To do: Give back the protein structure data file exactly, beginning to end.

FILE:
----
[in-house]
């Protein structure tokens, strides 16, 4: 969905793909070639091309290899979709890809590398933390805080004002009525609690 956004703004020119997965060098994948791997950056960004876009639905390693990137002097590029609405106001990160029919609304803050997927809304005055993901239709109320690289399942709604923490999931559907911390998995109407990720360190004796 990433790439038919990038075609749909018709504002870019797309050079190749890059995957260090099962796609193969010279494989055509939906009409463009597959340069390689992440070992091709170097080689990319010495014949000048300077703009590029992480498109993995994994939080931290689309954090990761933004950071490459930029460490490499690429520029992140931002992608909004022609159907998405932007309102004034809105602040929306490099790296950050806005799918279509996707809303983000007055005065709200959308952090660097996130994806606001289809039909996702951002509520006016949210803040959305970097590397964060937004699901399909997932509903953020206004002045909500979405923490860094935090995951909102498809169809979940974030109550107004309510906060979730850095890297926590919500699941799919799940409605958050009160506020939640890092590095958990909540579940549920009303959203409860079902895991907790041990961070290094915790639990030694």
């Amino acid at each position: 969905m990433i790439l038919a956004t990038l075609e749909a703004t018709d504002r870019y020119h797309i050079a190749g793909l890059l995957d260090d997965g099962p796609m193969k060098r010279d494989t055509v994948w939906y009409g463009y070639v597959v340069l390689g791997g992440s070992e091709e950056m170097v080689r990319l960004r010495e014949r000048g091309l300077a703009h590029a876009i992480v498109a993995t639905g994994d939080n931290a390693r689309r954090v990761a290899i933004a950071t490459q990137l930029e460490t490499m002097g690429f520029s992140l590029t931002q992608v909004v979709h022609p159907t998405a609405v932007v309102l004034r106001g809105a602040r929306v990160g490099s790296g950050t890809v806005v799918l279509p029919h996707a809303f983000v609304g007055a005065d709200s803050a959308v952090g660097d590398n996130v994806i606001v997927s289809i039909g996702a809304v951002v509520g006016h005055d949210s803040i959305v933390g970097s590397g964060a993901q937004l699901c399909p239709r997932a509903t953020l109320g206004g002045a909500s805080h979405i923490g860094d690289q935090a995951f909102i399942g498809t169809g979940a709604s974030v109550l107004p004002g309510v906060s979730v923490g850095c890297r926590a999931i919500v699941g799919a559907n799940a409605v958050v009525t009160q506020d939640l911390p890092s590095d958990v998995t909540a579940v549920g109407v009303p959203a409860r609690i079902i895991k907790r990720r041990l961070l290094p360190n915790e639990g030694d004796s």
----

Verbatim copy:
[in-house]
């Protein structure tokens, strides 16, 4: 969905793909070639091309290899979709890809590398933390805080004002009525609690 956004703004020119997965060098994948791997950056960004876009639905390693990137002097590029609405106001990160029919609304803050997927809304005055993901239709109320690289399942709604923490999931559907911390998995109407990720360190004796 990433790439038919990038075609749909018709504002870019797309050079190749890059995957260090099962796609193969010279494989055509939906009409463009597959340069390689992440070992091709170097080689990319010495014949000048300077703009590029992480498109993995994994939080931290689309954090990761933004950071490459930029460490490499690429520029992140931002992608909004022609159907998405932007309102004034809105602040929306490099790296950050806005799918279509996707809303983000007055005065709200959308952090660097996130994806606001289809039909996702951002509520006016949210803040959305970097590397964060937004699901399909997932509903953020206004002045909500979405923490860094935090995951909102498809169809979940974030109550107004309510906060979730850095890297926590919500699941799919799940409605958050009160506020939640890092590095958990909540579940549920009303959203409860079902895991907790041990961070290094915790639990030694």
């Amino acid at each position: 969905m990433i790439l038919a956004t990038l075609e749909a703004t018709d504002r870019y020119h797309i050079a190749g793909l890059l995957d260090d997965g099962p796609m193969k060098r010279d494989t055509v994948w939906y009409g463009y070639v597959v340069l390689g791997g992440s070992e091709e950056m170097v080689r990319l960004r010495e014949r000048g091309l300077a703009h590029a876009i992480v498109a993995t639905g994994d939080n931290a390693r689309r954090v990761a290899i933004a950071t490459q990137l930029e460490t490499m002097g690429f520029s992140l590029t931002q992608v909004v979709h022609p159907t998405a609405v932007v309102l004034r106001g809105a602040r929306v990160g490099s790296g950050t890809v806005v799918l279509p029919h996707a809303f983000v609304g007055a005065d709200s803050a959308v952090g660097d590398n996130v994806i606001v997927s289809i039909g996702a809304v951002v509520g006016h005055d949210s803040i959305v933390g970097s590397g964060a993901q937004l699901c399909p239709r997932a509903t953020l109320g206004g002045a909500s805080h979405i923490g860094d690289q935090a995951f909102i399942g498809t169809g979940a709604s974030v109550l107004p004002g309510v906060s979730v923490g850095c890297r926590a999931i919500v699941g799919a559907n799940a409605v958050v009525t009160q506020d939640l911390p890092s590095d958990v998995t909540a579940v549920g109407v009303p959203a409860r609690i079902i895991k907790r990720r041990l961070l290094p360190n915790e639990g030694d004796s």